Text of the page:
The first thing to say is that for a crowd of only 24,000 home fans, the Stoke lot certainly made a racket. Their version of “Oh when the reds go marching in” was very impressive…top marks. They also sung their trademark “Delilah” with gusto, too.

This was the stereotypical “game of two halves” really. Stoke’s over-physical approach was difficult for us to handle and Gary commented –

“They’ve rattled us.”

I had to agree. There was the strange instance of Kalou getting booked for the block of Delap’s throw, but Alan reckoned it was for ungentlemanly conduct…a cover-all phrase if ever there was. Mike Dean soon became public enemy number one. Our approach play was laboured and we were struggling. Stoke sensed danger and their supporters rubbed our noses in it –

“You’re not signing anymore.”

A cross from the Stoke right down below me dropped into the area. I spotted Cech advance and I sensed danger –

“He’s coming, he’s coming!”

Indeed he did – and Stoke went ahead. The stadium erupted and it was a sickening sight.

“Delilah” echoed around the trim stands. Injuries to two Stoke players resulted in a massive eight minutes of injury time. Thankfully, we made use of those minutes when a superb pass from Frank, perfectly weighted, found Drogba who smashed the ball over ( it may have been through ) the Stoke ‘keeper.

Get in!

The first-half had been poor, but with hardly any chances for either side. I noted Frank, Drogba and JT encouraging the away support to get behind the team as they walked off at the break.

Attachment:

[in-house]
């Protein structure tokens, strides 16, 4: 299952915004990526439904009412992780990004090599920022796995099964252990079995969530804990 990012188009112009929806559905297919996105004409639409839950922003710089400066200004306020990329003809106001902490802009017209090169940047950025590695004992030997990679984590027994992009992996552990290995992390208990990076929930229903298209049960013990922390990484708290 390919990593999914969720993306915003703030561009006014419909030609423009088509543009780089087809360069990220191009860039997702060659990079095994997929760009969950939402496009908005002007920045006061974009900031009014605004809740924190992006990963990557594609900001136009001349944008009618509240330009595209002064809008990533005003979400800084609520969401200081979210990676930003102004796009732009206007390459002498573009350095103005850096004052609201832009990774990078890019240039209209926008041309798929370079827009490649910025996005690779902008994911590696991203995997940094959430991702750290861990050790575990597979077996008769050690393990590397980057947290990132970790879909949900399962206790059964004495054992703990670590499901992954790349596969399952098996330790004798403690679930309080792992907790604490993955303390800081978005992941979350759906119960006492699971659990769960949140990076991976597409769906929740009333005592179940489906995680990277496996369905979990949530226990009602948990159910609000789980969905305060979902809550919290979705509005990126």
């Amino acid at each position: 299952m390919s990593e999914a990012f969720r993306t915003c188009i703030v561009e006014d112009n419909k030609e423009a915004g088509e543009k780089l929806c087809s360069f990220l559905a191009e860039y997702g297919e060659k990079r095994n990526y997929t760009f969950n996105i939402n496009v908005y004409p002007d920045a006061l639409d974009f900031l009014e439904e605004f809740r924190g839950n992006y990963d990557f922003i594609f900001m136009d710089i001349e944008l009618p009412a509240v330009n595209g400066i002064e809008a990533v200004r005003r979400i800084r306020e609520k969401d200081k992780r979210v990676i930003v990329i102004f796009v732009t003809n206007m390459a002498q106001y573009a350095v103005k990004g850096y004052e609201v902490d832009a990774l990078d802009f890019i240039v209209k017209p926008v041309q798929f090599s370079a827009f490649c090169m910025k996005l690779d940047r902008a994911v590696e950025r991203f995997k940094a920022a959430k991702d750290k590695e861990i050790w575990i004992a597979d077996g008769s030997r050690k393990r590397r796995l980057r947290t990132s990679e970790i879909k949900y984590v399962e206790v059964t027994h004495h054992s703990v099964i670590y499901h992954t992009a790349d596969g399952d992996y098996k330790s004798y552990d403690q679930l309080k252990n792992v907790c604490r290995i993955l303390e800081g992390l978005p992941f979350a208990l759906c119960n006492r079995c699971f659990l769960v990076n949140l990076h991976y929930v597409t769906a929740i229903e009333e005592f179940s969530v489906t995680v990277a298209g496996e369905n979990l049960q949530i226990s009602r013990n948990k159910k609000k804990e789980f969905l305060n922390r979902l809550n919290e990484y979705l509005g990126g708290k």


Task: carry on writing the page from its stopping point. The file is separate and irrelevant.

“Come on!”

The second half was different – a constant barrage of pressure. Mikel got better as the game continued and Ashley was up and down the wing as if his life depended on it. Chance after chance came our way, but the clock kept ticking. How many awful corners did Frank drop into the Stoke box? We have been saying for years that his corners are rubbish, but nobody listens. Shots high, shots wide, shots not very handsome…Stoke were defending with great conviction and I was beginning to think we would be leaving with just a point.

Not good enough.

Corner after corner came and went. The Chelsea support – though not at its best – kept roaring. A Londoner behind me was very loud and was obviously keen to get his hands on the prize for “the most over-use of the C word in 90 minutes.” He was relentless and I was happy I didn’t have a child with me. The PA announced five more minutes extra time and a few early leavers came back to their seats…where there is hope!

Well, on 94 minutes, a quick interplay between Anelka and Malouda and – bang! We saw the net ripple, but could hardly believe it!

YEEEEEEEEEEEEEEEESSSSSSSSSSSSSS!

I lost myself, but briefly focussed back on the pitch and saw the players steaming over to the bench…

Big John and me screamed at each other. I was given a bear hug by a complete stranger ( OK mate, that hurts now, put me down ! ) and we had the best ever Bouncy.

Fantastic stuff. The whistle went and my head was spinning. The Chelsea players, dressed in all blue, trotted towards us and the away stand was a forest of arms, gesticulating and clapping – a perfect picture, a perfect moment.

Them and us – players and fans – as one.

Kev was obviously ecstatic and I was so pleased for him. We met up with Parky and trotted back to the car, bumping into Mark Coden as we waited for the police to clear a rowdy group of Stokies. It took an hour to leave the car park – time for a Wrights pie and we listened to the scores.

It was a lovely trip south with the sun setting over the Malvern Hills. We bumped into a bemused Manchester City fan at the services and he could hardly believe what he had seen at Eastlands. He was dazed, but overjoyed. We wished him well.

We stopped for a quiet pint in Tewkesbury at an old pub overlooking the River Severn. It clearly hadn’t been a vintage Chelsea performance, but who cares.

“Top of the league – Spurs next – life is good.”